2003’s Hulk had been a disaster for Marvel, with a big opening gross that quickly shrank away to nothing in the face of auteur director Ang Lee’s cerebral and often bizarre style, script, and changes to the comic’s mythos. A sequel lingered in development hell for 5 years and eventually recast all the major roles with Edward Norton replacing Eric Bana as the titular jolly green giant. Norton’s involvement proved to be a headache for the studio, as he demanded rewrites and also severed continuity between the two films, leaving the new The Incredible Hulk as a mishmash that at times resembles a sequel to a film that was never made and at others a direct sequel to Hulk with the serial numbers crudely filed off. Still, the film was more straightforward and delivered the monster-on-monster smackdown that the first had lacked, so it was met with slightly kinder reviews and slightly greater rewards at the box office. Still, the muddled nature of the character and his franchise has meant that references to it in the other Marvel cinematic universe films are few and far between, and Norton would refuse to reprise his role in The Avengers.
Lee’s film had a complicated scoring situation, with his favored composer Mychael Danna booted off the project at a late date and replaced by Danny Elfman in an attempt to add some Spider-Man type superhero style. Lee had promptly browbeat Elfman into essentially rewriting Danna’s score, resulting in one of the most curious misfires in all of superhero scoring. New director Louis Leterrier, like Lee, brought in an old collaborator from the start: Craig Armstrong, who had worked as an arranger for the band Massive Attack in their work delivering a score for Leterrier’s Unleashed in 2005. For a time it seemed that Armstrong would suffer the same fate as Danna; Marvel was reportedly surprised by the choice, and Armstrong had no comparable blockbuster scores to his credit. Nevertheless, Armstrong was able to deliver a score that the producers accepted, and his music accompanied the film’s final print.
The most talked-about feature of Armstrong’s score was his incorporation of the “Lonely Man” theme, written by Joe Harnell for the 1978-1982 TV series, in the cue “”Bruce Goes Home.” Armstrong was a fan of the show, and the brief homage to Harnell’s simple piano melody is a tip of the hat no often seen in modern blockbuster scores. Armstrong’s own themes aren’t as easily memorable; the primary motif in the film is a pounding string and percussion piece (first appearing in “Main Titles” and the unused “The Arctic”) that resembles a standard ostinato from Hans Zimmer’s Remote Control studio in many of its characteristics (Armstrong actually used Remote Control’s studio space for his recording, though none of its major personnel are credited). It’s an effective theme in a basic sense, conveying the Hulk’s bulky brutality much more effectively than the bizarre themes from Hulk, but no more than that. It’s the sort of thing that works accompanying a smashing spree on screen but disappoints on album, a theme that fulfills the basic requirements without exceeding any of them.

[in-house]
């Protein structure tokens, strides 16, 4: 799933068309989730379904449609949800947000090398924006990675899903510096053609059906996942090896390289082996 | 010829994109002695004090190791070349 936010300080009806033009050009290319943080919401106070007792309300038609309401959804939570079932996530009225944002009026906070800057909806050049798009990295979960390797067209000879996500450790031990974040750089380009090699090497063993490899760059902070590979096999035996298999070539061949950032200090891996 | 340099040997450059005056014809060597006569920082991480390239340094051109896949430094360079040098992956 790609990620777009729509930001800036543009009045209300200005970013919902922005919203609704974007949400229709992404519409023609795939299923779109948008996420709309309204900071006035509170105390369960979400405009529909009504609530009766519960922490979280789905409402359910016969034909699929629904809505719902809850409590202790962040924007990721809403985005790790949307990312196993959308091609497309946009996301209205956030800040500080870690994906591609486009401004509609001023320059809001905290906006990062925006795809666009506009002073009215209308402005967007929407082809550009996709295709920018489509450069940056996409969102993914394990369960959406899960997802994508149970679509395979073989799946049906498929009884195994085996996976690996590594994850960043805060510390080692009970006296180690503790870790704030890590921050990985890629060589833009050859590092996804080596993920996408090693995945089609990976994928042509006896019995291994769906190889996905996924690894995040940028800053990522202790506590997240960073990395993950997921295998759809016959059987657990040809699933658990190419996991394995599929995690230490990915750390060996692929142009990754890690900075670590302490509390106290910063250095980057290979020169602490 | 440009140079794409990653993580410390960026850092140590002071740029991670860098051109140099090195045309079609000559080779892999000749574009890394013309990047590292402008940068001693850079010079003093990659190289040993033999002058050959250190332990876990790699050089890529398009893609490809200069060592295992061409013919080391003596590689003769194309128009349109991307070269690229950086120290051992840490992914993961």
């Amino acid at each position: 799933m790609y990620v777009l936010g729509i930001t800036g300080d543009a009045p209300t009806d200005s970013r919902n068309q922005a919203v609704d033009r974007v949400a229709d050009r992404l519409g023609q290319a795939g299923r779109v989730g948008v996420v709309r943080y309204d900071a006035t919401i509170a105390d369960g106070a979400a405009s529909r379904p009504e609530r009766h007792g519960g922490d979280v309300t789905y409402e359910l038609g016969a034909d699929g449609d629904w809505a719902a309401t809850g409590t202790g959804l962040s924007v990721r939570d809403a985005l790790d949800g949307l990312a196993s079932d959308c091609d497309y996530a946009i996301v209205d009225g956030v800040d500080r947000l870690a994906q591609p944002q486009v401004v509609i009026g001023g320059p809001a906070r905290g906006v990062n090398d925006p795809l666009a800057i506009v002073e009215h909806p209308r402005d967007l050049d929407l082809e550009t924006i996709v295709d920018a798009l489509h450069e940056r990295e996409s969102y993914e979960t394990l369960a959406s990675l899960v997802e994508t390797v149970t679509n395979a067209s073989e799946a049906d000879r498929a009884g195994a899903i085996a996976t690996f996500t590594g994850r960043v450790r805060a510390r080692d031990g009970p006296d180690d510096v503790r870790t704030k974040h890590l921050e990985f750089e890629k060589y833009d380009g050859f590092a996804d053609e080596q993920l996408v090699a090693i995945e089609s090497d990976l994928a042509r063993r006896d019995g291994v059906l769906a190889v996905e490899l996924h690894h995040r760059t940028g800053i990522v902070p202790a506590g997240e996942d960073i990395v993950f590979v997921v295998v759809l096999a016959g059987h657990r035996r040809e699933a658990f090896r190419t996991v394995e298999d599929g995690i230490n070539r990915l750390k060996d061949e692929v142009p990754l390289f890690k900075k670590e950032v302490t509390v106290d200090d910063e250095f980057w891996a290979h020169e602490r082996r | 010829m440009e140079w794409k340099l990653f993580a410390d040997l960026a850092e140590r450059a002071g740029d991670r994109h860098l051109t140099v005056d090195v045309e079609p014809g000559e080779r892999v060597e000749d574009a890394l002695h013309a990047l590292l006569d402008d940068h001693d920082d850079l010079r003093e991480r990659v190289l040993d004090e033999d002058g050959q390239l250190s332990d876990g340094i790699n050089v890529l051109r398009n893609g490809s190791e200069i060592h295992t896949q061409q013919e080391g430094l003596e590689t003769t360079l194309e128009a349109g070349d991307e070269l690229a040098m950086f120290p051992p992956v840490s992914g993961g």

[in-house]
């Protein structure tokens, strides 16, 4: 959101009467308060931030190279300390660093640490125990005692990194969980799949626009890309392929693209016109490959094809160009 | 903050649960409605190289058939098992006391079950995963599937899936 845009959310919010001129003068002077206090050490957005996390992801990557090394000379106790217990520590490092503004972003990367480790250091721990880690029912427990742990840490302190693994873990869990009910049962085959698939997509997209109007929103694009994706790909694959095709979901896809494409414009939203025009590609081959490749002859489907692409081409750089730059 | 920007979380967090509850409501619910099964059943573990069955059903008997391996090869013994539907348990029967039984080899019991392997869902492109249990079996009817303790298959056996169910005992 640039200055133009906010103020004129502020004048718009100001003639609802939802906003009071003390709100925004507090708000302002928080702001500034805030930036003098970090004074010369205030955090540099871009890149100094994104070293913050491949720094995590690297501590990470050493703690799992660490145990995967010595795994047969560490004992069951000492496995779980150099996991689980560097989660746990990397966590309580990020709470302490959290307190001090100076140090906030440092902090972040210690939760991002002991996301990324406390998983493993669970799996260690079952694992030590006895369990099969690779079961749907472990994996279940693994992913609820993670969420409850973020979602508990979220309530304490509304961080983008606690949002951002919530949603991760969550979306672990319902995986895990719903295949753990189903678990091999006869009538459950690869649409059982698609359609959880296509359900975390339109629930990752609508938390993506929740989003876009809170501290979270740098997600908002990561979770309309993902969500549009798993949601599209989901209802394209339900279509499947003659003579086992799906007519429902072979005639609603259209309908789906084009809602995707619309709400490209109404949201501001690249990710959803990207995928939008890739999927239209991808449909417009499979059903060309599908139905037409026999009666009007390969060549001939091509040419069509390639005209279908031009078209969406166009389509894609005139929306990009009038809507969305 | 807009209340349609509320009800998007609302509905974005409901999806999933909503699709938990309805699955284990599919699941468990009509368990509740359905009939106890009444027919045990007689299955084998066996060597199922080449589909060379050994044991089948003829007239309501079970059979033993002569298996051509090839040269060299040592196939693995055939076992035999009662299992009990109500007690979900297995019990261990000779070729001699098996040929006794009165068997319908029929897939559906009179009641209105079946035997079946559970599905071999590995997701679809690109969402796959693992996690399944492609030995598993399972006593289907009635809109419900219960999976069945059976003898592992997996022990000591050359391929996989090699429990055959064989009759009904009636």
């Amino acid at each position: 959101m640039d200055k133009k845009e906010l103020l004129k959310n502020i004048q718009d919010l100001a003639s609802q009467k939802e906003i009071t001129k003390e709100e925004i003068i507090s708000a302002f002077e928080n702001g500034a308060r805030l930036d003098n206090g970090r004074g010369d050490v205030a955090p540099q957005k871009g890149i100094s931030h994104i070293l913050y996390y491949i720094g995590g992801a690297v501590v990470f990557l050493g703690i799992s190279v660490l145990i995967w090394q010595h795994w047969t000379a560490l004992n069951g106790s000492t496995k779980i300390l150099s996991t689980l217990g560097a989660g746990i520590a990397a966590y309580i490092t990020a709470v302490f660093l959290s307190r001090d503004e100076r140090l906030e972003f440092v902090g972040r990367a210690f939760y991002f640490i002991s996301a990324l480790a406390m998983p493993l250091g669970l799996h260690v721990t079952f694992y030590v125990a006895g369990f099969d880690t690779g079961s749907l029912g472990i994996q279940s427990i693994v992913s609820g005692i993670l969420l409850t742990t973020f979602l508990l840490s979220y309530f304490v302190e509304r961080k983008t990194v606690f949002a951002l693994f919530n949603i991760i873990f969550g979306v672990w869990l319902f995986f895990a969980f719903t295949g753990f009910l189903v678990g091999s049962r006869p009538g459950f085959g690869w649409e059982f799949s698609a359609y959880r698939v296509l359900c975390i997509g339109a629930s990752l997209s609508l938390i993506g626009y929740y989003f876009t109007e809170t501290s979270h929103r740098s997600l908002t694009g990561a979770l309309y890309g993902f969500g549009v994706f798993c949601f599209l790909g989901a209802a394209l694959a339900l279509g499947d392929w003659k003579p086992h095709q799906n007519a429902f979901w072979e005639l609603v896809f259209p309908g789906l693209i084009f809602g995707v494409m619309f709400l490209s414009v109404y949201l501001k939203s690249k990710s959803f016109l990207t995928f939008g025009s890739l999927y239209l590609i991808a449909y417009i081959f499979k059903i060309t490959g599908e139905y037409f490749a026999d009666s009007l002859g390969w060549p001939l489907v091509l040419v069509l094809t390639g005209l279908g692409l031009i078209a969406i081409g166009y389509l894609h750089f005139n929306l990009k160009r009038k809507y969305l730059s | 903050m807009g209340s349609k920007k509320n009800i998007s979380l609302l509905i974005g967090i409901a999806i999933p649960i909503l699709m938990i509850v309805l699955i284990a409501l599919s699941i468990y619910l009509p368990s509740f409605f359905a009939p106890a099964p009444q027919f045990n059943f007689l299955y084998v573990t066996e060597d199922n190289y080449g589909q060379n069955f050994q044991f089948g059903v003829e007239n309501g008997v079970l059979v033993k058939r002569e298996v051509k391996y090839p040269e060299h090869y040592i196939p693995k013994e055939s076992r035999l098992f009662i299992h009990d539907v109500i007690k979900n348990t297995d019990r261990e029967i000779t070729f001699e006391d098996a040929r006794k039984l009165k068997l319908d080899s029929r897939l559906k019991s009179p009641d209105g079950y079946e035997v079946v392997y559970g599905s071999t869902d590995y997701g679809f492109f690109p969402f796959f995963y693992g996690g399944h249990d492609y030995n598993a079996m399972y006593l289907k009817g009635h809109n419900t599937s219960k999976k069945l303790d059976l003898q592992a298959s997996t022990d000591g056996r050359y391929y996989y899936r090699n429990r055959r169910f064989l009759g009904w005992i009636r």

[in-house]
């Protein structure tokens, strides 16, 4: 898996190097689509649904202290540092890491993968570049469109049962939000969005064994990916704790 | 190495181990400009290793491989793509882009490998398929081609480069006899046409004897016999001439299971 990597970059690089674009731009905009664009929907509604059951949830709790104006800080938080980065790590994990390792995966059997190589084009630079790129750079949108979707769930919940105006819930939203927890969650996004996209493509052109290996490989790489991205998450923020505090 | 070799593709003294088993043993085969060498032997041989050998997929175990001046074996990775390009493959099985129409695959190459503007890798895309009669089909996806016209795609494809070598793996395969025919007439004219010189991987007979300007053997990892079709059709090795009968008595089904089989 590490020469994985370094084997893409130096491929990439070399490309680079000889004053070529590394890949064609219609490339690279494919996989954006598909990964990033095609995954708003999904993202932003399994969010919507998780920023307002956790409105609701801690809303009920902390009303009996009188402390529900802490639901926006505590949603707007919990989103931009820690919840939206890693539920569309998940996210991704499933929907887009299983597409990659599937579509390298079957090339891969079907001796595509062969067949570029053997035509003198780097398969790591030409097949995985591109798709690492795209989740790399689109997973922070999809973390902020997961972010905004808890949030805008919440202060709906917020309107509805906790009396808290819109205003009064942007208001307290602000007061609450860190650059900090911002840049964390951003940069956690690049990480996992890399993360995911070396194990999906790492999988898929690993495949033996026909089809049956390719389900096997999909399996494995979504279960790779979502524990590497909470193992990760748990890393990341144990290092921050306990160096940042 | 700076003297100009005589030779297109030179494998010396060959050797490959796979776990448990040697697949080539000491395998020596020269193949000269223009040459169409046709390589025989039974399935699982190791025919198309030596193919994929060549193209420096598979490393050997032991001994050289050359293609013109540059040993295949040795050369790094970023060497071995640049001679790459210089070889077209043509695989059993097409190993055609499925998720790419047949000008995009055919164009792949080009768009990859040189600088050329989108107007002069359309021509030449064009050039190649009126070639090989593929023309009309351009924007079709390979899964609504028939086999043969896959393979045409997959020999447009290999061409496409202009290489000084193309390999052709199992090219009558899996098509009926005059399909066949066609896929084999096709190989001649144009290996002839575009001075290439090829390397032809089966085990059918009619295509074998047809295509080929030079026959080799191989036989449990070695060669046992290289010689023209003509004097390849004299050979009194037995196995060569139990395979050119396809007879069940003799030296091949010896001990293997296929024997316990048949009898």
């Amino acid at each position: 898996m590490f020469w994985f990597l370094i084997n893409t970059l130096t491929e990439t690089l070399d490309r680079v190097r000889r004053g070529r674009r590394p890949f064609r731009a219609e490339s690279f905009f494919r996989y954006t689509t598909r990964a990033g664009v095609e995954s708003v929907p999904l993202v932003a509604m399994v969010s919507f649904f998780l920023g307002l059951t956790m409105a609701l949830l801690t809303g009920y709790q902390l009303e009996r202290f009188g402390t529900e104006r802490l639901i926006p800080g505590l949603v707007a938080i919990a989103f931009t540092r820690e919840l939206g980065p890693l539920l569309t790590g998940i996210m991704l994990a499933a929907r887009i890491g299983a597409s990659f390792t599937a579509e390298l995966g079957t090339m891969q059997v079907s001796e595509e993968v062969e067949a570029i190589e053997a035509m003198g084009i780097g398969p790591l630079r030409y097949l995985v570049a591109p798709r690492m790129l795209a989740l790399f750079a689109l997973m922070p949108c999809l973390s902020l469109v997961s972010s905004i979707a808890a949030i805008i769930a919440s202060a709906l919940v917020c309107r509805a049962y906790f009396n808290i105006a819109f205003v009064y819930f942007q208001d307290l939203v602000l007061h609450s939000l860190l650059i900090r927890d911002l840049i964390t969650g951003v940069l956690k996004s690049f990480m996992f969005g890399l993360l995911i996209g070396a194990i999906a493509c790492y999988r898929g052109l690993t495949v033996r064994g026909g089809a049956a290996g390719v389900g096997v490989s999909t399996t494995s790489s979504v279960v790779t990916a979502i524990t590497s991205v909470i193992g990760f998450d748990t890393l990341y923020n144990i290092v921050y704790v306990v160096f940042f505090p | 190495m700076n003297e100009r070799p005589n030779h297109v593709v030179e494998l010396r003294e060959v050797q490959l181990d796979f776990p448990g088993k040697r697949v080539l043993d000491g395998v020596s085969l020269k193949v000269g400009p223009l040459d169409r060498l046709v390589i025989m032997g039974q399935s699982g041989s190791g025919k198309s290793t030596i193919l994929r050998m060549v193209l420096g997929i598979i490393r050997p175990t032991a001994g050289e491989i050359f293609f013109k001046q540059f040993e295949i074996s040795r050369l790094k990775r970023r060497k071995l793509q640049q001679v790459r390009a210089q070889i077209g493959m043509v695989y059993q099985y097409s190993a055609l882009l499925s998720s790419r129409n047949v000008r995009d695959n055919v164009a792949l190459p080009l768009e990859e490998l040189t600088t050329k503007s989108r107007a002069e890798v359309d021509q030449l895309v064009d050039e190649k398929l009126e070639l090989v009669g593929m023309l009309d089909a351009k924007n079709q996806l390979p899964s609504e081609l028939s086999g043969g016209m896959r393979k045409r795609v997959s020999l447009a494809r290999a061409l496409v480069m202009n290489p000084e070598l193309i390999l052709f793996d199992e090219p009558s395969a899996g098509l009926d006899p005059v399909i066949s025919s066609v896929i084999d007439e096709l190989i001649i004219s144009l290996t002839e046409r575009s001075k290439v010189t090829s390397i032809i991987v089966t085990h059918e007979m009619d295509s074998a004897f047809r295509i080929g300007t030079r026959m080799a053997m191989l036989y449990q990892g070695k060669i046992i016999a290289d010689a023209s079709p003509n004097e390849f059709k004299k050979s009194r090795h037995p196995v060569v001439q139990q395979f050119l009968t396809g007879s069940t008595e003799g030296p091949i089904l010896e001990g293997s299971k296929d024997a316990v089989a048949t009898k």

One of the primary complaints about Hulk was its lack of an effective villain and the expected hero-vs.-villain smackdown; The Incredible Hulk provides both, but Armstrong doesn’t do much in the way of a theme for the villainous Abomination. The lengthy sequences of action material (“Abomination Alley,” “Harlem Brawl,” “Hulk Smash”) primarily rely on Armstrong’s Hulk motif instead, with results that are more crowdpleasing than Elfman’s but which suffer from the same sense of restraint, the notion that Armstrong is holding back when he ought to be cutting loose. The recast Betty Ross gets a piano-based motif of her own (“Hulk and Betty,” “Bruce and Betty”); though clearly inspired by Harnell’s “Lonely Man” theme and quite pretty at times, it’s a bit disappointing that Armstrong wasn’t able to make more use of the latter throughout his score.
Oddly, The Incredible Hulk holds the record for the longest album release for any Marvel film at 111 minutes; Leterrier insisted that Armstrong’s work was strong enough to merit a deluxe 2-CD treatment and Marvel agreed. To cut costs, though, the score was released as one of Amazon’s “CD-R on demand” products rather than as a pressed CD, and copies were manufactured as orders came in. This was a sore point for many collectors, as CD-Rs are not as resilient a medium as pressed CDs and the only other option was a digital release. This incredible length can make listening to the double-CD album a bit of a slog; there’s a lot of music that would have been left on the cutting room floor for a normal album (and, indeed, some of the music is for scenes cut late in production!) which serves to exacerbate the music’s weaknesses and dilute its strengths. There are some scores that can sustain 111 minutes on album; The Incredible Hulk simply isn’t one of them.
Regardless, one has to give Armstrong credit for navigating such a difficult assignment, his reference to Joe Harnell’s “The Lonely Man” are welcome, and the score is overall more coherent than Elfman’s effort. But Armstrong’s music is still oddly restrained, oddly conservative, and has many dead spots as presented on album. It’s the pick of the two Hulk scores, but still not anywhere near the upper tier of great superhero music. Armstrong himself would take a short hiatus from film music afterwards, with no feature scores until 2010’s Wall Street: Money Never Sleeps.